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Impact of Depressive Mood on Relapse in Patients With Inflammatory Bowel Disease: A Prospective 18-Month Follow-Up Study

Mittermaier, Christian MD,*; Dejaco, Clemens MD,*; Waldhoer, Thomas PhD; Oefferlbauer-Ernst, Anna MD; Miehsler, Wolfgang MD; Beier, Markus MD; Tillinger, Wolfgang MD; Gangl, Alfred MD, and; Moser, Gabriele MD

doi: 10.1097/01.PSY.0000106907.24881.F2
ORIGINAL ARTICLES
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Objective There is evidence of an interaction between psychological factors and activity of inflammatory bowel disease (IBD). We examined the influence of depressive mood and associated anxiety on the course of IBD over a period of 18 months in a cohort of patients after an episode of active disease.

Methods In this prospective, longitudinal, observational study, 60 patients (37 women and 23 men) with clinically inactive IBD (Crohn disease, n = 47, 78%; ulcerative colitis, n = 13, 22%) were enrolled after a flare of disease. Psychological status, health-related quality of life (HRQOL), and disease activity were evaluated at baseline and then every 3 months for a period of 18 months by means of clinical and biological parameters, the Beck Depression Inventory (BDI), the Spielberger State-Trait Anxiety Inventory, the Inflammatory Bowel Disease Questionnaire, the Perceived Stress Questionnaire, and the Rating Form of Inflammatory Bowel Disease Patients Concerns.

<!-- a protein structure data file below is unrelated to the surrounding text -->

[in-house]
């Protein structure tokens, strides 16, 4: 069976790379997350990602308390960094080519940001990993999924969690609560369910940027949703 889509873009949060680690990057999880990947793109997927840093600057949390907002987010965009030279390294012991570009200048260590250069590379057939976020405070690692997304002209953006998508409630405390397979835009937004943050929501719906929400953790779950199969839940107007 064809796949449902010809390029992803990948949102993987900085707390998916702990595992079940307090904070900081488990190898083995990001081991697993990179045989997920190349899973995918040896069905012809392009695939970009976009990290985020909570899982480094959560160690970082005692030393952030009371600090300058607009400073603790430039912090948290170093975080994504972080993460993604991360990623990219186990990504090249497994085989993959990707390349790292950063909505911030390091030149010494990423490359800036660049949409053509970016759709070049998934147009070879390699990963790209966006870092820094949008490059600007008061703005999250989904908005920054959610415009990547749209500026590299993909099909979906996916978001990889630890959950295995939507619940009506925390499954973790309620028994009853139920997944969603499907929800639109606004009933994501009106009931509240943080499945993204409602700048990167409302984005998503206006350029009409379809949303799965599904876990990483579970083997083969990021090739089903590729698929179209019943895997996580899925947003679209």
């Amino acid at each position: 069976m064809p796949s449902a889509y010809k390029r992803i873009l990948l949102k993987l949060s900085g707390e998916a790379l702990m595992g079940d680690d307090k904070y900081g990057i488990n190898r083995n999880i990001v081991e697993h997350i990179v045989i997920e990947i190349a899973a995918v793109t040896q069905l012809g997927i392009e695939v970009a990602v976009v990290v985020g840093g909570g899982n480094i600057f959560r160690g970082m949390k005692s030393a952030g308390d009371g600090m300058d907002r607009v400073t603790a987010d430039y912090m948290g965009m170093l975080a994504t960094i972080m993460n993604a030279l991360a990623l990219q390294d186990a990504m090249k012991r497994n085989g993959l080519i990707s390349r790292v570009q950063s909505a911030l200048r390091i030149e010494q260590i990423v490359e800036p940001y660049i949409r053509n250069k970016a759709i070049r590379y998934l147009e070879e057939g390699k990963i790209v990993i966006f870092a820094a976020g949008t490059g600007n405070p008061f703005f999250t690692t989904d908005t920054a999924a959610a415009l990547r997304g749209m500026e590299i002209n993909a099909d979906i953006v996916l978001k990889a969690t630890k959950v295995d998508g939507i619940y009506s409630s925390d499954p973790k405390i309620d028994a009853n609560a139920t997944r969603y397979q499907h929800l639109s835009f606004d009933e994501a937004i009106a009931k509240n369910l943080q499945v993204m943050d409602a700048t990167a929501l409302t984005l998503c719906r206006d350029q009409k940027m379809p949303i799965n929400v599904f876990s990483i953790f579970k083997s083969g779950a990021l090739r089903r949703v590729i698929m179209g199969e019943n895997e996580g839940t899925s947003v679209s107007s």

Results At baseline, depression (BDI ≥13 points) was found in 17 of 60 (28%) patients. Thirty-two patients (59%) experienced at least one relapse during the 18 months of follow-up. Regression analysis showed a significant correlation between BDI scores at baseline and the total number of relapses after 12 (p < .01) and 18 months (p < .01) of follow-up. Furthermore, depression scores at baseline correlated with the time until the first recurrence of the disease (p < .05). Anxiety and low HRQOL were also related with more frequent relapses during follow-up (p < .05 and p < .01, respectively).

Conclusions Psychological factors such as a depressive mood associated with anxiety and impaired HRQOL may exert a negative influence on the course of IBD. Therefore, assessment and management of psychological distress should be included in clinical treatment of patients with IBD.

From the Department of Medicine IV, Division of Gastroenterology and Hepatology (C.D., A.O. W.M., M.B., W.T., A.G., G.M.), Department of Physical Medicine and Rehabilitation (C.M.), and Department of Epidemiology, Institute of Tumor Biology (T.W.), University Hospital of Vienna, Vienna, Austria.

Address correspondence and reprint requests to Dr. Clemens Dejaco, Division of Gastroenterology and Hepatology, Department of Internal Medicine IV, University Hospital, AKH, Waehringer Guertel 18-20, A-1090 Vienna, Austria. E-mail: clemens.dejaco@akh-wien.ac.at

Received for publication July 14, 2003; revision received August 10, 2003.

We are grateful to Douglas Drossman for his helpful comments on a draft of this paper and to our patients for their generous collaboration. This study was supported by Grant Hochschuljubiläumsstiftung Nr. H-158/98.

*Drs. Mittermaier and Dejaco contributed equally to the article.

Copyright © 2004 by American Psychosomatic Society
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